Horizontal price fixing and output limitation are ordinarily condemned as a matter of law under an "illegal per se" approach because the probability that these practices are anticompetitive is so high; a per se rule is applied when "the practice facially appears to be one that would always or almost always tend to restrict competition and decrease output." Broadcast Music, Inc. v. Columbia Broadcasting System, Inc., 441 U.S. 1, 19 -20 (1979). In such circumstances a restraint is presumed unreasonable without inquiry into the particular market context in which it is found. Nevertheless, we have decided that it would be inappropriate to apply a per se rule to this case. This decision is not based on a lack of judicial experience with this type of arrangement, 21 on the fact that the NCAA is organized as a nonprofit entity, 22 or on [468 U.S. 85, 101] our respect for the NCAA's historic role in the preservation and encouragement of intercollegiate amateur athletics. 23 Rather, what is critical is that this case involves an industry in which horizontal restraints on competition are essential if the product is to be available at all.
As Judge Bork has noted: "[S]ome activities can only be carried out jointly. Perhaps the leading example is league sports. When a league of professional lacrosse teams is formed, it would be pointless to declare their cooperation illegal on the ground that there are no other professional lacrosse teams." R. Bork, The Antitrust Paradox 278 (1978). What the NCAA and its member institutions market in this case is competition itself - contests between competing institutions. Of course, this would be completely ineffective if there were no rules on which the competitors agreed to create and define the competition to be marketed. A myriad of rules affecting such matters as the size of the field, the number of players on a team, and the extent to which physical violence is to be encouraged or proscribed, all must be agreed upon, and all restrain the manner in which institutions compete. Moreover, the NCAA seeks to market a particular brand of football - college football. The identification of this "product" with an academic tradition differentiates [468 U.S. 85, 102] college football from and makes it more popular than professional sports to which it might otherwise be comparable, such as, for example, minor league baseball. In order to preserve the character and quality of the "product," athletes must not be paid, must be required to attend class, and the like. And the integrity of the "product" cannot be preserved except by mutual agreement; if an institution adopted such restrictions unilaterally, its effectiveness as a competitor on the playing field might soon be destroyed. Thus, the NCAA plays a vital role in enabling college football to preserve its character, and as a result enables a product to be marketed which might otherwise be unavailable. In performing this role, its actions widen consumer choice - not only the choices available to sports fans but also those available to athletes - and hence can be viewed as procompetitive. 24 [468 U.S. 85, 103]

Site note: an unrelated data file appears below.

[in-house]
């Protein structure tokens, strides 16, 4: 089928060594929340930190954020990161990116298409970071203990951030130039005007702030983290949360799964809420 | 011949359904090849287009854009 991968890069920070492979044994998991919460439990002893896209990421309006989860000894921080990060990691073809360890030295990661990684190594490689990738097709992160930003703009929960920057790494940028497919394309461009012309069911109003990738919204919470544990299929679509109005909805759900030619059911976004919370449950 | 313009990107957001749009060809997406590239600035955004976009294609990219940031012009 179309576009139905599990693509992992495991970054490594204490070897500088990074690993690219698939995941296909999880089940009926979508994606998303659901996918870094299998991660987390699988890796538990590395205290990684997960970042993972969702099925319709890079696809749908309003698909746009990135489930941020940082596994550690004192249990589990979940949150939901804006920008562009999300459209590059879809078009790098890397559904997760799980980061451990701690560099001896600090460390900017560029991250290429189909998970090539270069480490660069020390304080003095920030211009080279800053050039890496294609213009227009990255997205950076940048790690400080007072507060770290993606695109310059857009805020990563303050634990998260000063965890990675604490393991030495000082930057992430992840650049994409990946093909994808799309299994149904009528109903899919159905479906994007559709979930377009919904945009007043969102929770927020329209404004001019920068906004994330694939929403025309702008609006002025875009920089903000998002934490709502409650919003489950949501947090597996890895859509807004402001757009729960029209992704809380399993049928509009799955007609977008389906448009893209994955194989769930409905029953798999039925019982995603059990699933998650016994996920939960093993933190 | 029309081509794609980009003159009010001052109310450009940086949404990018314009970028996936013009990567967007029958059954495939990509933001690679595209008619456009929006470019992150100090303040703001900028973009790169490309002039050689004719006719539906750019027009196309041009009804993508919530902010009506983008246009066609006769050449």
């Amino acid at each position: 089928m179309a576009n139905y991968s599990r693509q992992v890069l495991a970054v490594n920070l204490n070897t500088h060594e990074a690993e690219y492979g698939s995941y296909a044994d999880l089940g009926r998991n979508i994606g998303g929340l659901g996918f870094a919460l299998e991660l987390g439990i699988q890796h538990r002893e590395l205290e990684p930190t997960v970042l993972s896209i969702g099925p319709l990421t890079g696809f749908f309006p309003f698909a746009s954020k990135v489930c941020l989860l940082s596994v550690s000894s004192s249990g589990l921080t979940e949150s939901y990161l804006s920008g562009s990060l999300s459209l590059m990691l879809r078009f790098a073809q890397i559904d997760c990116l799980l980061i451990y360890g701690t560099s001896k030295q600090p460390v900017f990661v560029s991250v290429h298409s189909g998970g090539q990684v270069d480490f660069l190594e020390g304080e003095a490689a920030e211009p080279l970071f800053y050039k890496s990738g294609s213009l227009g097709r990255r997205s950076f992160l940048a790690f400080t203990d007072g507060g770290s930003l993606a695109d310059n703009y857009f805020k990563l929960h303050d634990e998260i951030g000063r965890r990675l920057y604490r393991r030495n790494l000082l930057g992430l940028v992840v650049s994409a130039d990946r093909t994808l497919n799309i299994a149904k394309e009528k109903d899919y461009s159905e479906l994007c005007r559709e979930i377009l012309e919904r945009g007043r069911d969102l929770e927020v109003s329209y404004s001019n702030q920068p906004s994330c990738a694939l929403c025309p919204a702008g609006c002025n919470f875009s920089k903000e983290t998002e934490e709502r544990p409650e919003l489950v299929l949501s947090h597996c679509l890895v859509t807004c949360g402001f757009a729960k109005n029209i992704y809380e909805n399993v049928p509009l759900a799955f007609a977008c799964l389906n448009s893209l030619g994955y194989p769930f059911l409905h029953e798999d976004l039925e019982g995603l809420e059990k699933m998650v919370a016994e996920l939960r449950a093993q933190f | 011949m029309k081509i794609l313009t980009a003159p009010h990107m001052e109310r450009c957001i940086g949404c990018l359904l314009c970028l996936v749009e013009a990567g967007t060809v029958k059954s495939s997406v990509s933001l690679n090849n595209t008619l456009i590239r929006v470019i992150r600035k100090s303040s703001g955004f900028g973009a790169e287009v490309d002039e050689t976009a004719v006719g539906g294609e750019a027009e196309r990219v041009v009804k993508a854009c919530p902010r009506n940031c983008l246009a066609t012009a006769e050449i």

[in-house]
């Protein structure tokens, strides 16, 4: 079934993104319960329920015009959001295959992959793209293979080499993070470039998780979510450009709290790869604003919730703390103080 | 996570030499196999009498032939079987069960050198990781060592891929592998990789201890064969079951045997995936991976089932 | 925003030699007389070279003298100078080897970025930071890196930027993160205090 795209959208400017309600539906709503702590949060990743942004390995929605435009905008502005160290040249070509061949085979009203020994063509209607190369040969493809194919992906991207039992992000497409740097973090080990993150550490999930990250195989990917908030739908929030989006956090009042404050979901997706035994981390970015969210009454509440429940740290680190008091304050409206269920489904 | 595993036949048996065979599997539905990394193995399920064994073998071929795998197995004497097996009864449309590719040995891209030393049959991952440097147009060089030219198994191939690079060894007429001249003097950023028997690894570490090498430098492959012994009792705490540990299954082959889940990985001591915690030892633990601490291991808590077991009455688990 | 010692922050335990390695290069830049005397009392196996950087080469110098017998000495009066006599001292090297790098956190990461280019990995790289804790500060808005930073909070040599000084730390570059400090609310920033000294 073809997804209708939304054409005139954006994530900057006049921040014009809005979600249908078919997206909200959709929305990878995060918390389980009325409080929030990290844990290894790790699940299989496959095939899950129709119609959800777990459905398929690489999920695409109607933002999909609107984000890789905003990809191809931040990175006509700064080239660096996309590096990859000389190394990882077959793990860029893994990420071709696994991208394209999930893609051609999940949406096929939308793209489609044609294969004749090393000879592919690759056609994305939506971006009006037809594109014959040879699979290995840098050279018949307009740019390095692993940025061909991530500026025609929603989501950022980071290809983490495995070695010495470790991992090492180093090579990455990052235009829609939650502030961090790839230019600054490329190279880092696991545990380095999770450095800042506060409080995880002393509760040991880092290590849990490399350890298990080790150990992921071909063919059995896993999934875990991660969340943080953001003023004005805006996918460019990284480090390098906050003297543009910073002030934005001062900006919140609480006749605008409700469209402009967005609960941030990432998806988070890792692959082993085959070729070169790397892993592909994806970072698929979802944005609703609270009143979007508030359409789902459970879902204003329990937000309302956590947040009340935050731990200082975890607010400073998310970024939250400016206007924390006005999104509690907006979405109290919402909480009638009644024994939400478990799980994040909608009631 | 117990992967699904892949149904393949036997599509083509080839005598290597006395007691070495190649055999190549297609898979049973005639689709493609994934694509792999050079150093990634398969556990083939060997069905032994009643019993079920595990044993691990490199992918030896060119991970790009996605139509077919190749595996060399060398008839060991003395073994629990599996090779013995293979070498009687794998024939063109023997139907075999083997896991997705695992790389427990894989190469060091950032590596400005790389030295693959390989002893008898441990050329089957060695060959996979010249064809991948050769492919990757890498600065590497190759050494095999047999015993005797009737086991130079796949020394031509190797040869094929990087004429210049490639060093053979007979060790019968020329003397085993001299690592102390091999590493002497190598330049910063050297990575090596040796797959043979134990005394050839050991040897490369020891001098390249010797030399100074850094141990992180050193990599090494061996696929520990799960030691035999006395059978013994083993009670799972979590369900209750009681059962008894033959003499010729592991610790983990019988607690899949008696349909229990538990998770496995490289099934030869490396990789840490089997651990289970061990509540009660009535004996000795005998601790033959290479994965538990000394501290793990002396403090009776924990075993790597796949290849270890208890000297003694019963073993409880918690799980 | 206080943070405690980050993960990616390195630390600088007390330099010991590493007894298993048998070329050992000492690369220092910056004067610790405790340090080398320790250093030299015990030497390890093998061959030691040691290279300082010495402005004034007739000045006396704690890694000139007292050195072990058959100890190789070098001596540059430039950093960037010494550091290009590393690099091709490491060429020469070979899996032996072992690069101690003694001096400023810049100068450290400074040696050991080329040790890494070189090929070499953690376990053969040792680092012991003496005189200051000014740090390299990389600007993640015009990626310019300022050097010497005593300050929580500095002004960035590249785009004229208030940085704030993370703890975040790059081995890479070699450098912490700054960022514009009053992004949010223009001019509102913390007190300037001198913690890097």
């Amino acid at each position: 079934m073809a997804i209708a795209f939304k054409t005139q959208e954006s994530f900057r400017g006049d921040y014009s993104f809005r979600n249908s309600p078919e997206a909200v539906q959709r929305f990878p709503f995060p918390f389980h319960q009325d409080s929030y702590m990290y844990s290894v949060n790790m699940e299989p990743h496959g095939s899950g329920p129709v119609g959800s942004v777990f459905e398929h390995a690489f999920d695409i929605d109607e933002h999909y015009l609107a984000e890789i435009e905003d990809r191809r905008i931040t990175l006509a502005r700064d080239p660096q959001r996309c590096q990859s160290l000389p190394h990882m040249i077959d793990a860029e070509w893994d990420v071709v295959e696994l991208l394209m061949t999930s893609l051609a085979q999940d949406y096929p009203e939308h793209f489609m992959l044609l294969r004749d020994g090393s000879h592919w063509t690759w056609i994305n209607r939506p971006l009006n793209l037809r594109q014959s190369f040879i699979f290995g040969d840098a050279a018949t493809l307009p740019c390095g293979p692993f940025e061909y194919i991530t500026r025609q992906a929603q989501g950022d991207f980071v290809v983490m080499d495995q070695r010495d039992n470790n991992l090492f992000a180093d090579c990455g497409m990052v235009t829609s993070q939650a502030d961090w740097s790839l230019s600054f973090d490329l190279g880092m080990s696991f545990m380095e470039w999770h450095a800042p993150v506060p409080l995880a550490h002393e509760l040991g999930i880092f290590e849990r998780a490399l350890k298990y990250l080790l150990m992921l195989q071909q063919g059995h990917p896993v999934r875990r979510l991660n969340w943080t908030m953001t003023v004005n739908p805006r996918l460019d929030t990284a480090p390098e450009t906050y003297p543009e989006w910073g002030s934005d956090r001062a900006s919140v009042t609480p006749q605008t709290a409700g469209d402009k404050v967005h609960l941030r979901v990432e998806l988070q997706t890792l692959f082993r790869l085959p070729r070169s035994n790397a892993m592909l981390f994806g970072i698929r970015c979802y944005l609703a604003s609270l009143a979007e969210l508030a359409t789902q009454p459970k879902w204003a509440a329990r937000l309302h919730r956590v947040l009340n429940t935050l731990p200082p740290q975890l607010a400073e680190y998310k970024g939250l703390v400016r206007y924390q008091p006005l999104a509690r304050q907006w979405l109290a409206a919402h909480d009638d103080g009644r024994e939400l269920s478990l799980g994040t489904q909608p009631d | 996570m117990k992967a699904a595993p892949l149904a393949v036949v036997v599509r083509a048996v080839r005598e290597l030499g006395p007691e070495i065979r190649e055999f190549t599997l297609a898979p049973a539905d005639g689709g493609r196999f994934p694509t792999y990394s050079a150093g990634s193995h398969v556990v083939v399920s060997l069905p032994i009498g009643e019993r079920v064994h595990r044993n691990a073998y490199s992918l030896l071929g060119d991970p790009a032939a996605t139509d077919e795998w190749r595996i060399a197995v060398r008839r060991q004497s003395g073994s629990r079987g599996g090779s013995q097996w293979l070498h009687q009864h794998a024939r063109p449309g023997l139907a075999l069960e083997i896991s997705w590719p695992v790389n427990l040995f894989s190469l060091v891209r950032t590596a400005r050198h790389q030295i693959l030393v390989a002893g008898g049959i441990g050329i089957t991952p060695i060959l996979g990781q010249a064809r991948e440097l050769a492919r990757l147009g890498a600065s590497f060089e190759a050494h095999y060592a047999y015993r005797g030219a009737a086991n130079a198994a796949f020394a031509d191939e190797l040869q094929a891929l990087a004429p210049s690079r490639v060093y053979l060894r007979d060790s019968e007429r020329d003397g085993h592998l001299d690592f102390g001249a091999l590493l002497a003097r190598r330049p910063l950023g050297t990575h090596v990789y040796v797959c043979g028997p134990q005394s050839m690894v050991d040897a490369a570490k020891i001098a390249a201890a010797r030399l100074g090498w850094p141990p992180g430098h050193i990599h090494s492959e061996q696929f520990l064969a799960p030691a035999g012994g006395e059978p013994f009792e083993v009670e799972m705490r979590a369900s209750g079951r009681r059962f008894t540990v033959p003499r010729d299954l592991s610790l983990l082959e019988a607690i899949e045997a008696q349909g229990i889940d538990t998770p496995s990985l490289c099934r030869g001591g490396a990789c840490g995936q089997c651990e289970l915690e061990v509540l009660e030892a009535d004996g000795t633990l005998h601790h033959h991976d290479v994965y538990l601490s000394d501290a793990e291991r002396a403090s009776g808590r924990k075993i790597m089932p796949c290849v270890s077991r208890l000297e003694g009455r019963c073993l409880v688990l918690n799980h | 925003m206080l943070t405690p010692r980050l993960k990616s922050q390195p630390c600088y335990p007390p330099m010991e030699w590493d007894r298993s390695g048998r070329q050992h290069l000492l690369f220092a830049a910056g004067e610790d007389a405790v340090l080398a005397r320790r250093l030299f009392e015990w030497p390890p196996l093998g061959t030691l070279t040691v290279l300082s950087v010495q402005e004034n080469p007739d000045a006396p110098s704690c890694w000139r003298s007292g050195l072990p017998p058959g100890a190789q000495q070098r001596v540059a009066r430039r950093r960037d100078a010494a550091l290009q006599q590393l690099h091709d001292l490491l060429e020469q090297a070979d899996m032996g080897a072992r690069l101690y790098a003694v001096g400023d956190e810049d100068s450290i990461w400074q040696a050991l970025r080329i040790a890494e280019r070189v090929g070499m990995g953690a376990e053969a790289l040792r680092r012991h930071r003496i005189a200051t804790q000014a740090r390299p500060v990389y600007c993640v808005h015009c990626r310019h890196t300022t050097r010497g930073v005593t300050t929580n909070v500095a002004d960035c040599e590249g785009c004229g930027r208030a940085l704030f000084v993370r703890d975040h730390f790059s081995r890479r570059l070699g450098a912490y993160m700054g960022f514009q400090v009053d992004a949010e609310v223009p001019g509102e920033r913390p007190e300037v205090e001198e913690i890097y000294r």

Broadcast Music squarely holds that a joint selling arrangement may be so efficient that it will increase sellers' aggregate output and thus be procompetitive. See 441 U.S., at 18 -23. Similarly, as we indicated in Continental T. V., Inc. v. GTE Sylvania Inc., 433 U.S. 36, 51 -57 (1977), a restraint in a limited aspect of a market may actually enhance marketwide competition. Respondents concede that the great majority of the NCAA's regulations enhance competition among member institutions. Thus, despite the fact that this case involves restraints on the ability of member institutions to compete in terms of price and output, a fair evaluation of their competitive character requires consideration of the NCAA's justifications for the restraints.
Our analysis of this case under the Rule of Reason, of course, does not change the ultimate focus of our inquiry. Both per se rules and the Rule of Reason are employed "to form a judgment about the competitive significance of the restraint." National Society of Professional Engineers v. United States, 435 U.S. 679, 692 (1978). A conclusion that a restraint of trade is unreasonable may be
"based either (1) on the nature or character of the contracts, or (2) on surrounding circumstances giving rise to the inference or presumption that they were intended to restrain trade and enhance prices. Under either branch of the test, the inquiry is confined to a consideration of impact on competitive conditions." Id., at 690 (footnotes omitted).
Per se rules are invoked when surrounding circumstances make the likelihood of anticompetitive conduct so great as to [468 U.S. 85, 104] render unjustified further examination of the challenged conduct. 25 But whether the ultimate finding is the product of a presumption or actual market analysis, the essential inquiry remains the same - whether or not the challenged restraint enhances competition. 26 Under the Sherman Act the criterion to be used in judging the validity of a restraint on trade is its impact on competition. 27